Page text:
Code: [Select]
04:00.0 Network controller: Ralink corp. RT2760 Wireless 802.11n 1T/2R
Subsystem: Belkin Device 811c
Control: I/O- Mem+ BusMaster+ SpecCycle- MemWINV+ VGASnoop- ParErr- Stepping- SERR- FastB2B- DisINTx-
Status: Cap+ 66MHz- UDF- FastB2B- ParErr- DEVSEL=slow >TAbort- <TAbort- <MAbort- >SERR- <PERR- INTx-
Latency: 64 (500ns min, 1000ns max), Cache Line Size: 64 bytes
Interrupt: pin A routed to IRQ 19
Region 0: Memory at f0c00000 (32-bit, non-prefetchable) [size=64K]
Capabilities: [40] Power Management version 3
Flags: PMEClk- DSI- D1- D2- AuxCurrent=0mA PME(D0-,D1-,D2-,D3hot-,D3cold-)
Status: D0 NoSoftRst- PME-Enable- DSel=0 DScale=0 PME-
Kernel driver in use: rt2800pci
Kernel modules: rt2800pci

0c:00.0 Network controller: Intel Corporation Ultimate N WiFi Link 5300
Subsystem: Intel Corporation Device 1121
Control: I/O- Mem+ BusMaster+ SpecCycle- MemWINV- VGASnoop- ParErr- Stepping- SERR+ FastB2B- DisINTx+
Status: Cap+ 66MHz- UDF- FastB2B- ParErr- DEVSEL=fast >TAbort- <TAbort- <MAbort- >SERR- <PERR- INTx-
Latency: 0, Cache Line Size: 64 bytes
Interrupt: pin A routed to IRQ 32
Region 0: Memory at f1ffe000 (64-bit, non-prefetchable) [size=8K]
Capabilities: [c8] Power Management version 3
Flags: PMEClk- DSI+ D1- D2- AuxCurrent=0mA PME(D0+,D1-,D2-,D3hot+,D3cold+)
Status: D0 NoSoftRst- PME-Enable- DSel=0 DScale=0 PME-
Capabilities: [d0] MSI: Enable+ Count=1/1 Maskable- 64bit+
Address: 00000000fee01004  Data: 4029
Capabilities: [e0] Express (v1) Endpoint, MSI 00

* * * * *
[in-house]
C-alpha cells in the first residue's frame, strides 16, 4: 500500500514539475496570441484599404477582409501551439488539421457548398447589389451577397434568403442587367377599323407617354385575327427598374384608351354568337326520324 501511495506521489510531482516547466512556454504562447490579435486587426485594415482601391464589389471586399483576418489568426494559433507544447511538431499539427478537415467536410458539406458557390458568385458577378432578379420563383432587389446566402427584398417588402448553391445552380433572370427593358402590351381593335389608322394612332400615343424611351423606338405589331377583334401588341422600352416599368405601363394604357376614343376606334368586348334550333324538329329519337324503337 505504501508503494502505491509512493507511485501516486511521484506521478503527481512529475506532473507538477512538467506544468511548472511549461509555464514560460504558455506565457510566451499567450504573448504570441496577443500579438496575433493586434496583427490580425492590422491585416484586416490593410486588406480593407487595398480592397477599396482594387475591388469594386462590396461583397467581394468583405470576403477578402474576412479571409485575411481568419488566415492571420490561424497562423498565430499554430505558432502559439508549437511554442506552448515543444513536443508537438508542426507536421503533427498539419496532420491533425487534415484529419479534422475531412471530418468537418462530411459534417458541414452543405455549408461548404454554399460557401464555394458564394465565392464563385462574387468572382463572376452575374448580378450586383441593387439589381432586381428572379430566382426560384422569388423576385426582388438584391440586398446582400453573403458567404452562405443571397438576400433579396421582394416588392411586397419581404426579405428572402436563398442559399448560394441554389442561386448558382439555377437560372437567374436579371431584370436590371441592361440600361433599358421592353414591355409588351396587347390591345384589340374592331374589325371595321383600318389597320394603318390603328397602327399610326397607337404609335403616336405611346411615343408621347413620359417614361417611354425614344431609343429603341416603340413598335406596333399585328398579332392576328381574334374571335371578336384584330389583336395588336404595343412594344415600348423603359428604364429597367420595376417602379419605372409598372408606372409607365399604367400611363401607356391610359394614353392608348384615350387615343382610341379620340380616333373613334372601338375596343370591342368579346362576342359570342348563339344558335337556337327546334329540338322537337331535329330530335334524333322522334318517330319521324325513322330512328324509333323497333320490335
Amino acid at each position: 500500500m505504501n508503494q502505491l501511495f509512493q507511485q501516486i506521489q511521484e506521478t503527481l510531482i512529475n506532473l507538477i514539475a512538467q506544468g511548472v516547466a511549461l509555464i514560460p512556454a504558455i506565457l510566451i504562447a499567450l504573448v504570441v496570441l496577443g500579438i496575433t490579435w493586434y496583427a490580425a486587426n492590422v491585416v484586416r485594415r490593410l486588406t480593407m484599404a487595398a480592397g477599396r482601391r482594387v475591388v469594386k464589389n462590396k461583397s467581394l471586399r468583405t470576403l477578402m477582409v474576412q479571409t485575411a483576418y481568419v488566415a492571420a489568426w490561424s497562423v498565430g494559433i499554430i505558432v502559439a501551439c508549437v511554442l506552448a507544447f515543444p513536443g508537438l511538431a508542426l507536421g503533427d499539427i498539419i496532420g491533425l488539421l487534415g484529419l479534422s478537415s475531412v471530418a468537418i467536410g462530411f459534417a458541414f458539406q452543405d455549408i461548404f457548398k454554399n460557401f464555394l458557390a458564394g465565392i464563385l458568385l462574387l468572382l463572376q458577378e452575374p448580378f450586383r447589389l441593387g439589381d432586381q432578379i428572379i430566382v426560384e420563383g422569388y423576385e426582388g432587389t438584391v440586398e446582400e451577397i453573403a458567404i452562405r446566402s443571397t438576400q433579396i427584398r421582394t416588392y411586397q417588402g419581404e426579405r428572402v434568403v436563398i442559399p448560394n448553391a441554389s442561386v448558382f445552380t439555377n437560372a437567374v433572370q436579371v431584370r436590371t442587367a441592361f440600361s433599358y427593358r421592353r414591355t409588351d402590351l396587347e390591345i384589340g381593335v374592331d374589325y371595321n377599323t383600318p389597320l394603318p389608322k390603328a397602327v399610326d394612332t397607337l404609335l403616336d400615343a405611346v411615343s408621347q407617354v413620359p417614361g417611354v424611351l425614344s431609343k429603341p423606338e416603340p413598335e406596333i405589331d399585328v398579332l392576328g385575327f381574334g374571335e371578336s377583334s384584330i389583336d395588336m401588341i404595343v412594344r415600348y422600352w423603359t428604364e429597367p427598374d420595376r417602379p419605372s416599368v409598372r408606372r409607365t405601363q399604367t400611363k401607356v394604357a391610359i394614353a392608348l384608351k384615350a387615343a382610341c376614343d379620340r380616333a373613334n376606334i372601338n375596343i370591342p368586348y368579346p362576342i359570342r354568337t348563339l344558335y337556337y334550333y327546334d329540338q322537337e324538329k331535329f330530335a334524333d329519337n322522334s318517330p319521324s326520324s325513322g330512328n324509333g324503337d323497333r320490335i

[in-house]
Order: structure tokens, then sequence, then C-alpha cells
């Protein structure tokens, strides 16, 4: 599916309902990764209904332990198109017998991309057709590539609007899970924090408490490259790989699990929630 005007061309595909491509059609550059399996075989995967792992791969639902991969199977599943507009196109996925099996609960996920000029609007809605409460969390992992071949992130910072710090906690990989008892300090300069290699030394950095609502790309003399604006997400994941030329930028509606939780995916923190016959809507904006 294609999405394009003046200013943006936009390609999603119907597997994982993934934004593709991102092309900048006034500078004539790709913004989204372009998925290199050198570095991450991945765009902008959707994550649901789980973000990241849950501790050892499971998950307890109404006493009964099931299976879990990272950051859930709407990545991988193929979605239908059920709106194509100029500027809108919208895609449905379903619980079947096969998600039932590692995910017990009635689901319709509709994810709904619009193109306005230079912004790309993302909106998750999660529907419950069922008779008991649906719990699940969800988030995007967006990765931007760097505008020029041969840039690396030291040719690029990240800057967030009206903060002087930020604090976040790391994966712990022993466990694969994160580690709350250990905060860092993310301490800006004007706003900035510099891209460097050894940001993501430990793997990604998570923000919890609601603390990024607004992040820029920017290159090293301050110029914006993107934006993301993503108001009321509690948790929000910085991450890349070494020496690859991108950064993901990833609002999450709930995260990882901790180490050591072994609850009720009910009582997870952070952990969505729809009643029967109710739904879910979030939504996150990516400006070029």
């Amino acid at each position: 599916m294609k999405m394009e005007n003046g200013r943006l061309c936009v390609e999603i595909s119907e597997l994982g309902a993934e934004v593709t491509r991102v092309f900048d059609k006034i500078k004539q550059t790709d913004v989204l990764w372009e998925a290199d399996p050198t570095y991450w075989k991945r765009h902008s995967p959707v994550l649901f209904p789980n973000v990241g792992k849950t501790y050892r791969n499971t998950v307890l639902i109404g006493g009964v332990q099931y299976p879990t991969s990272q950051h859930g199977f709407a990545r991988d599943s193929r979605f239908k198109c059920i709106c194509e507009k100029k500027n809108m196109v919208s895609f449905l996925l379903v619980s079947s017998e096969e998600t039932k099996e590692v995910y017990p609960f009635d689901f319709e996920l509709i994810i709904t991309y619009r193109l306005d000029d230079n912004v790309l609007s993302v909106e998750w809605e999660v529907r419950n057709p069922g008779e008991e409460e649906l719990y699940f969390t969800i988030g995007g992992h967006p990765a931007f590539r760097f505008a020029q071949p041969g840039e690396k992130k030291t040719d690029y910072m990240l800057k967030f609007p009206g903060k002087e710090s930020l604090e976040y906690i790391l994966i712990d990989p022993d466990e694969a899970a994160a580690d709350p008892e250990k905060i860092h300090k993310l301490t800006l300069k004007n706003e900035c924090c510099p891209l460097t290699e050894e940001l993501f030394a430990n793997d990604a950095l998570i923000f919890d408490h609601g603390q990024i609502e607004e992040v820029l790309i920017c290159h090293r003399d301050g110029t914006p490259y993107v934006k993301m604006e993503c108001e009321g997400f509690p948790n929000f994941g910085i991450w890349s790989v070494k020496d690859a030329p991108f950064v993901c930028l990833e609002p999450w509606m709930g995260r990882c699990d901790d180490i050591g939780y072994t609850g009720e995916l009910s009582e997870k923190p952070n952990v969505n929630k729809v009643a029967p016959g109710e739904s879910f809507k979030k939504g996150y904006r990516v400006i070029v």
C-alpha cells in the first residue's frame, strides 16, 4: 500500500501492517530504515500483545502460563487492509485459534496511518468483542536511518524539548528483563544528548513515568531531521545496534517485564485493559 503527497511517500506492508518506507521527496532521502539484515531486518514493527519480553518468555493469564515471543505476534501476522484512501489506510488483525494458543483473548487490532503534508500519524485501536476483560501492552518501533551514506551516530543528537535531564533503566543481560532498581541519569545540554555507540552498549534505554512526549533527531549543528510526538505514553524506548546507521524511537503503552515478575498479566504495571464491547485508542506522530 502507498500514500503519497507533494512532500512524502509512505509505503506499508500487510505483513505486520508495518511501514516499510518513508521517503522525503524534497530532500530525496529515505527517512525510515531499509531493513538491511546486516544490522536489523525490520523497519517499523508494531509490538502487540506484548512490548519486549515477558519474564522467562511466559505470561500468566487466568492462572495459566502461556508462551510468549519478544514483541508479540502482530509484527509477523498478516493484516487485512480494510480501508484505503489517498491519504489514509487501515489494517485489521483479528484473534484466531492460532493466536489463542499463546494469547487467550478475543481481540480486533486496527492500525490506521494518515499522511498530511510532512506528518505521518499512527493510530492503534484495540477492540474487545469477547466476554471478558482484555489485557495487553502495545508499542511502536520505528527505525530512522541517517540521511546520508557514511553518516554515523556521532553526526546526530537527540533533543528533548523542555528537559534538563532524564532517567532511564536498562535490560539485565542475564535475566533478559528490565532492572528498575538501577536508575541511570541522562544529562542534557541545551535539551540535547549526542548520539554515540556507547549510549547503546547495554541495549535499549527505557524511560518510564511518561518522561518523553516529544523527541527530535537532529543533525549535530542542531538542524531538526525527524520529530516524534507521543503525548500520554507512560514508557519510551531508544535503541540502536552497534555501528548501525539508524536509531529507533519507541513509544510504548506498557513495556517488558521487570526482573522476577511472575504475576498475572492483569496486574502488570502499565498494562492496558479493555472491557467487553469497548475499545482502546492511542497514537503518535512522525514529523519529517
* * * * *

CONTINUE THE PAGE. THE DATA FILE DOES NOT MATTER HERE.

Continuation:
DevCap: MaxPayload 128 bytes, PhantFunc 0, Latency L0s <512ns, L1 unlimited
ExtTag- AttnBtn- AttnInd- PwrInd- RBE+ FLReset+ SlotPowerLimit 0.000W
DevCtl: CorrErr- NonFatalErr- FatalErr- UnsupReq-
RlxdOrd+ ExtTag- PhantFunc- AuxPwr- NoSnoop+ FLReset-
MaxPayload 128 bytes, MaxReadReq 128 bytes
DevSta: CorrErr+ NonFatalErr- FatalErr- UnsupReq+ AuxPwr+ TransPend-
LnkCap: Port #0, Speed 2.5GT/s, Width x1, ASPM L0s L1, Exit Latency L0s <128ns, L1 <32us
ClockPM+ Surprise- LLActRep- BwNot- ASPMOptComp-
LnkCtl: ASPM L0s L1 Enabled; RCB 64 bytes Disabled- CommClk+
ExtSynch- ClockPM+ AutWidDis- BWInt- AutBWInt-
LnkSta: Speed 2.5GT/s (ok), Width x1 (ok)
TrErr- Train- SlotClk+ DLActive- BWMgmt- ABWMgmt-
Capabilities: [100 v1] Advanced Error Reporting
UESta: DLP- SDES- TLP- FCP- CmpltTO- CmpltAbrt- UnxCmplt- RxOF- MalfTLP- ECRC- UnsupReq- ACSViol-
UEMsk: DLP- SDES- TLP- FCP- CmpltTO- CmpltAbrt- UnxCmplt- RxOF- MalfTLP- ECRC- UnsupReq- ACSViol-
UESvrt: DLP+ SDES- TLP- FCP+ CmpltTO- CmpltAbrt- UnxCmplt- RxOF+ MalfTLP+ ECRC- UnsupReq- ACSViol-
CESta: RxErr- BadTLP- BadDLLP- Rollover- Timeout- AdvNonFatalErr-
CEMsk: RxErr- BadTLP- BadDLLP- Rollover- Timeout- AdvNonFatalErr+
AERCap: First Error Pointer: 00, ECRCGenCap- ECRCGenEn- ECRCChkCap- ECRCChkEn-
MultHdrRecCap- MultHdrRecEn- TLPPfxPres- HdrLogCap-
HeaderLog: 00000000 00000000 00000000 00000000
Capabilities: [140 v1] Device Serial Number 00-16-ea-ff-ff-5f-52-a0
Kernel driver in use: iwlwifi
Kernel modules: iwlwifi
There are some current issues with the iwlwifi driver:
https://bbs.archlinux.org/viewtopic.php?id=252603

Re: Possible wifi problem

Reply #4
No, sorry, this is just my hardware problem, a failing wifi card I guess. Trying the previous Artix Mate live iso on a USB, which offers a complete old set of software:
artix:[artix]:/opt/pale_moon/palemoon% uname -r
5.1.4-artix1-1-ARTIX
Intel : Download Mbps 0.78
Ralink : Download Mbps 11.37
Before I could ip link set thing up on that iso I had to rfkill unblock them, as the cards were blocked, rfkill list showed the numbers to use.

Re: Possible wifi problem

Reply #5
In the recent-ish kernels (5.0+), I noticed my wifi card would randomly get softblocked so I had to use rfkill. I don't know why this happens now. A little annoying honestly but oh well.